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Feature   March 1, 2007   by Mark Borkowski

Too Small to Prosper?

And now the good news . . .

Even as small and medium-sized enterprises (SMEs) face tough odds today, there’s never been a better or more exciting time to be a small business owner, or a more critical time to begin transforming your company into a leader of the pack.

In her book, “Alpha Dogs”, author Donna Fenn states, “Every year, 10% of small businesses — a half million or so — shut down for good; a quarter of all businesses never make it past their second year; 60% close after six years.”

Successful small business owners are realizing that if they are going to make it, they are going to need help, and one of the places they are finding help is through the formation of small business alliances.

A Coopers & Lybrand study of 400 high-growth small firms found that those with strategic alliances experienced growth rates 20% higher than firms without such alliances, and about 11% more sales turnover.

A strategic alliance is a cooperative agreement with another company to combine resources in a way that is beneficial to both parties. Unlike a merger, both companies maintain their individual identities, goals, mission, etc. The purpose of the alliance is simply to create opportunities for the two companies to work together to achieve a specified goal: promotion, purchasing, product manufacturing, or something else entirely.

SMEs seeking alliances often think too small. Too often, a SME asks the potential partner for an endorsement in return for putting the partner’s logo on the company’s website. That’s not strategic.

And some think only of what the potential partner can do for their company. Strategic alliances have to create a situation where both parties gain something; otherwise, they’re not partnerships.

How to choose wisely? Begin by conducting a strategic analysis of the market sectors and target audiences that make the most sense for your business. What are the most profitable areas? Where is the greatest growth? Understand clearly where you are, so that you can find the partners that best complement you.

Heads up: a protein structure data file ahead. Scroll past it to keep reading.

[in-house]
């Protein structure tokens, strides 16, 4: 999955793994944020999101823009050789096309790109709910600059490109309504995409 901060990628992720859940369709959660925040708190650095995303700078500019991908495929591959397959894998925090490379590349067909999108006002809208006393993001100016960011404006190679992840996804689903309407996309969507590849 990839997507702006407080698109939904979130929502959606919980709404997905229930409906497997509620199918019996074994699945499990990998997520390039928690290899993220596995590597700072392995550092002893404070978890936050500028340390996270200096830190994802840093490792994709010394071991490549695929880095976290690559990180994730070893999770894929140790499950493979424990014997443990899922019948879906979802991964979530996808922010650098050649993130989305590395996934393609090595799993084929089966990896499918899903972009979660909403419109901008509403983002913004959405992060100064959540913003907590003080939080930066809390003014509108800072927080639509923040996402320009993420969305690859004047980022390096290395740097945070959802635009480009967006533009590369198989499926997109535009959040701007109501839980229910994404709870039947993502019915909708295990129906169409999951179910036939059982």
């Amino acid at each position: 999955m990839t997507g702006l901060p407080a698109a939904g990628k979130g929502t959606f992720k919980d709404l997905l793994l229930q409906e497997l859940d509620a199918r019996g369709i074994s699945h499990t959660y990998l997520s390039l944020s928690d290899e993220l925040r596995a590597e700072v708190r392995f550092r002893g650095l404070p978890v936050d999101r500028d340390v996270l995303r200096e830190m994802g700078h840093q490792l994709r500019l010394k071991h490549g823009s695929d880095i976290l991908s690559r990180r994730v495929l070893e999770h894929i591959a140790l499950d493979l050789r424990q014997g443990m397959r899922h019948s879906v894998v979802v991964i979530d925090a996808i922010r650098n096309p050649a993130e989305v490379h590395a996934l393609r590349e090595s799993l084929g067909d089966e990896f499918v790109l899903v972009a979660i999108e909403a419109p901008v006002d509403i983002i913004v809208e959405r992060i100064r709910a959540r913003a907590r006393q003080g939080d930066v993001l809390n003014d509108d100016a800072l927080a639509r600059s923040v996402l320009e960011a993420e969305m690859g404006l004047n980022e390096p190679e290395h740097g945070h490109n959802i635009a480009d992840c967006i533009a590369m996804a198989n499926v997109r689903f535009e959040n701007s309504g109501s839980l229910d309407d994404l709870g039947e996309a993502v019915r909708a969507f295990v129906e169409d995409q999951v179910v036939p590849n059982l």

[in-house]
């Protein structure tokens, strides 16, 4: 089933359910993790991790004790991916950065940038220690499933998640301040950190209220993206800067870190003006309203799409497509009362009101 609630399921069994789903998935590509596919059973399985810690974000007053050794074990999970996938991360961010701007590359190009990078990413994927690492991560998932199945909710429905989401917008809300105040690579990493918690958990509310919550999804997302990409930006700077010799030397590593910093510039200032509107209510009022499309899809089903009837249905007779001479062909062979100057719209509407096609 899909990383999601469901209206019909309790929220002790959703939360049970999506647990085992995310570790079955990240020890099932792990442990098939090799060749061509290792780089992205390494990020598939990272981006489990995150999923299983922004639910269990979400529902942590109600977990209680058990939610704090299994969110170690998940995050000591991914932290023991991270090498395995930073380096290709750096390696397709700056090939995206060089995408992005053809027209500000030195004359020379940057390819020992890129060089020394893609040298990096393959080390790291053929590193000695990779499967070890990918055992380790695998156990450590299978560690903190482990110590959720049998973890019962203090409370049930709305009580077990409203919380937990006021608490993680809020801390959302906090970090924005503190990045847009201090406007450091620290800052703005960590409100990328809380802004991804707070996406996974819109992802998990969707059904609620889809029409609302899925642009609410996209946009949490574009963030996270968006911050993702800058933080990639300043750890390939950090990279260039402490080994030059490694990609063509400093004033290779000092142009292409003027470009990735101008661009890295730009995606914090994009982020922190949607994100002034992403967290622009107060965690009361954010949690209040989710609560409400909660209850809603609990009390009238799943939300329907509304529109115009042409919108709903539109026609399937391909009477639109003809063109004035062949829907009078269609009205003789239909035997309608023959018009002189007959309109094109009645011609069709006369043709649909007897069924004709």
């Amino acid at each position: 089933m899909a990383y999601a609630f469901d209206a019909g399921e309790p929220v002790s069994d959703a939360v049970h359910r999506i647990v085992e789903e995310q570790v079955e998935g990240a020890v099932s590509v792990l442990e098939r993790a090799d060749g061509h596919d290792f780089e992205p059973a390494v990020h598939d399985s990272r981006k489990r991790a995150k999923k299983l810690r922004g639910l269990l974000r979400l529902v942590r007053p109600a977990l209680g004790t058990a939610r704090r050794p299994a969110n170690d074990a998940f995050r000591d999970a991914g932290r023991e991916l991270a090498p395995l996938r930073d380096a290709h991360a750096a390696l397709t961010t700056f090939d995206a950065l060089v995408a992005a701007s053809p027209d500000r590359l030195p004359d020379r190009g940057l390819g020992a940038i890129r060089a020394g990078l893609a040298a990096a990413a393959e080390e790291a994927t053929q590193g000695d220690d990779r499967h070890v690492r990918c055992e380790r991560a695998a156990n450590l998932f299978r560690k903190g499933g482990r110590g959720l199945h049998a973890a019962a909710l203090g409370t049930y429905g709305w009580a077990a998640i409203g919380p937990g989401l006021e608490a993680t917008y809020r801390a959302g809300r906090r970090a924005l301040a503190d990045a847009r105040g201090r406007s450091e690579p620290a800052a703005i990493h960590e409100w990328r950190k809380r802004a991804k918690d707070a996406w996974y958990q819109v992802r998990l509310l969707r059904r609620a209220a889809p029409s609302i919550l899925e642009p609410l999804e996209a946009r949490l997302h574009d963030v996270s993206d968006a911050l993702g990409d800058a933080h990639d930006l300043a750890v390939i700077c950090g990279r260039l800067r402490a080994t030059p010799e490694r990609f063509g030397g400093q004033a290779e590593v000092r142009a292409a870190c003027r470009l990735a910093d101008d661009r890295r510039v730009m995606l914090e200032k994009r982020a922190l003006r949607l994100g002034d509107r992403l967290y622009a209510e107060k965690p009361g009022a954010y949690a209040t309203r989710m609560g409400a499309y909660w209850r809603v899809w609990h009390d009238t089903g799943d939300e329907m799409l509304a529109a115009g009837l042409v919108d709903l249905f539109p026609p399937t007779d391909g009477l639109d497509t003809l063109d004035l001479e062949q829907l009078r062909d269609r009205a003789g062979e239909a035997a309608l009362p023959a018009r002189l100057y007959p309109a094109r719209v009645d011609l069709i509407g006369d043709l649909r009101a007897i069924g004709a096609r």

Once you’ve done the right analysis, ponder the following questions: What’s your gut feeling about the partner you’re considering? Is there synergy? Do your potential partners have a solid understanding of your objectives and goals, and are they genuinely excited about joining forces for an alliance?

However, more important than forming an alliance is how to manage one.

Too often, businesspeople get so caught up in the potential benefits of strategic partnerships that they neglect mundane but important management issues. “The first thing people talk about is ‘How will we make money? How will we split the pie up?'”, says Robert Porter Lynch, president of The Warren Co., a Providence, R.I. consulting firm. “Well, they haven’t even made the pie yet.” What’s more, the pie’s recipe is complicated. A trusting relationship, complementary products or services, and similar corporate cultures are important –but they aren’t enough to make an alliance succeed. You have to manage the details, too.

To succeed, alliances must penetrate organizations deeply, so that their goals are agreed upon at all levels. That lesson is especially important when small companies forge alliances with large corporations, where employees change positions often. “You should be dealing with at least two people,” says Jana Matthews, coauthor of “Winning Combinations.”

“If someone is enough of a risk taker to start an alliance with a small company, then it’s likely they’ll rise out of their current position.”

You must also control the flow of information — especially when dealing with larger competitors — and pay attention to your staff and middle managers and immediately deal with the difficulties they’re having with the relationship. Alliances sound great, but it all falls apart in the twinkling of an eye if the performance isn’t there.

Effective business alliances require attention to several facets. Strategic alliances are all about relationships because they’re built on trust, dedication, and mutual interests. Ask how you can enhance each other’s growth and profitability. Each party has to be prepared to dedicate resources and understand that strategic alliances take time to develop and time to maintain.

You can’t make an impact without the active engagement of the top people of the organizations involved. Together, what your potential partners tell you will not only give you clues to their needs, but also may influence your thinking in ways you’ve never even imagined.

And don’t shy away from seeking outside advice.

Engaging a mergers and acquisitions intermediary may even help you by poking holes in your plans and pointing out why the alliance might not work. “It’s such an advantage if you can get people to tell you where the problems might be,” says Stanford Business School lecturer Irv Grousbeck, a cofounder of Continental Cablevision. “Being surprised is the worst thing for an entrepreneur.”

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